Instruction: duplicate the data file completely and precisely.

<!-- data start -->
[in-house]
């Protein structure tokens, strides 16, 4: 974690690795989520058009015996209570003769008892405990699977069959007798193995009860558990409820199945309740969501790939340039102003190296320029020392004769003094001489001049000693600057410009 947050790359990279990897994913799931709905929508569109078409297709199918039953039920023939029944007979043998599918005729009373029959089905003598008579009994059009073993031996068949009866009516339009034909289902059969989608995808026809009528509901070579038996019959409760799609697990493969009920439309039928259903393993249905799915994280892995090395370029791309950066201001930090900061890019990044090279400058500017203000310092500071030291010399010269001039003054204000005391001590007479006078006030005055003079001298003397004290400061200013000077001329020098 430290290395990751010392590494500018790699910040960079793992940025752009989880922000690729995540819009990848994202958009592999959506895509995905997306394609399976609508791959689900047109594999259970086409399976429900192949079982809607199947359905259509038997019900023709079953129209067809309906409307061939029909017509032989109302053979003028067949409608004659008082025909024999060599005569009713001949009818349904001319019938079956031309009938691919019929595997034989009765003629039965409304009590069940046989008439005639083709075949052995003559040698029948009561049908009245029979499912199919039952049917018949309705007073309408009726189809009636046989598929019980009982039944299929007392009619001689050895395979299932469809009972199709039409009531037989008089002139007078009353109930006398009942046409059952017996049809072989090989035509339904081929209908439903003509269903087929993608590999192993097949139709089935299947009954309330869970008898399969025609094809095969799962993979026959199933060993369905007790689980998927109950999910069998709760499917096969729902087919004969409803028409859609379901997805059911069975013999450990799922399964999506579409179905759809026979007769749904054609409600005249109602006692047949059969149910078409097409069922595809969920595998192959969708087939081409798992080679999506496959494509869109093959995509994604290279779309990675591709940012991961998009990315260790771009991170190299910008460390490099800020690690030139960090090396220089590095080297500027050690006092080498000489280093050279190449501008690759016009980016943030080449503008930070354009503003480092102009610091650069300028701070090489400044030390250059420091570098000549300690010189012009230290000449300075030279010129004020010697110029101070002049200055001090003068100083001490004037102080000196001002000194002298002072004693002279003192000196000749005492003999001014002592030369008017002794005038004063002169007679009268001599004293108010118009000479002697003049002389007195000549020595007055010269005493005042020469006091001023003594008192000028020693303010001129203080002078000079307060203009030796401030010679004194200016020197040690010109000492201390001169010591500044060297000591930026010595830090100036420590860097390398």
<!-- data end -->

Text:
[in-house]
């Protein structure tokens, strides 16, 4: 974690690795989520058009015996209570003769008892405990699977069959007798193995009860558990409820199945309740969501790939340039102003190296320029020392004769003094001489001049000693600057410009 947050790359990279990897994913799931709905929508569109078409297709199918039953039920023939029944007979043998599918005729009373029959089905003598008579009994059009073993031996068949009866009516339009034909289902059969989608995808026809009528509901070579038996019959409760799609697990493969009920439309039928259903393993249905799915994280892995090395370029791309950066201001930090900061890019990044090279400058500017203000310092500071030291010399010269001039003054204000005391001590007479006078006030005055003079001298003397004290400061200013000077001329020098 430290290395990751010392590494500018790699910040960079793992940025752009989880922000690729995540819009990848994202958009592999959506895509995905997306394609399976609508791959689900047109594999259970086409399976429900192949079982809607199947359905259509038997019900023709079953129209067809309906409307061939029909017509032989109302053979003028067949409608004659008082025909024999060599005569009713001949009818349904001319019938079956031309009938691919019929595997034989009765003629039965409304009590069940046989008439005639083709075949052995003559040698029948009561049908009245029979499912199919039952049917018949309705007073309408009726189809009636046989598929019980009982039944299929007392009619001689050895395979299932469809009972199709039409009531037989008089002139007078009353109930006398009942046409059952017996049809072989090989035509339904081929209908439903003509269903087929993608590999192993097949139709089935299947009954309330869970008898399969025609094809095969799962993979026959199933060993369905007790689980998927109950999910069998709760499917096969729902087919004969409803028409859609379901997805059911069975013999450990799922399964999506579409179905759809026979007769749904054609409600005249109602006692047949059969149910078409097409069922595809969920595998192959969708087939081409798992080679999506496959494509869109093959995509994604290279779309990675591709940012991961998009990315260790771009991170190299910008460390490099800020690690030139960090090396220089590095080297500027050690006092080498000489280093050279190449501008690759016009980016943030080449503008930070354009503003480092102009610091650069300028701070090489400044030390250059420091570098000549300690010189012009230290000449300075030279010129004020010697110029101070002049200055001090003068100083001490004037102080000196001002000194002298002072004693002279003192000196000749005492003999001014002592030369008017002794005038004063002169007679009268001599004293108010118009000479002697003049002389007195000549020595007055010269005493005042020469006091001023003594008192000028020693303010001129203080002078000079307060203009030796401030010679004194200016020197040690010109000492201390001169010591500044060297000591930026010595830090100036420590860097390398």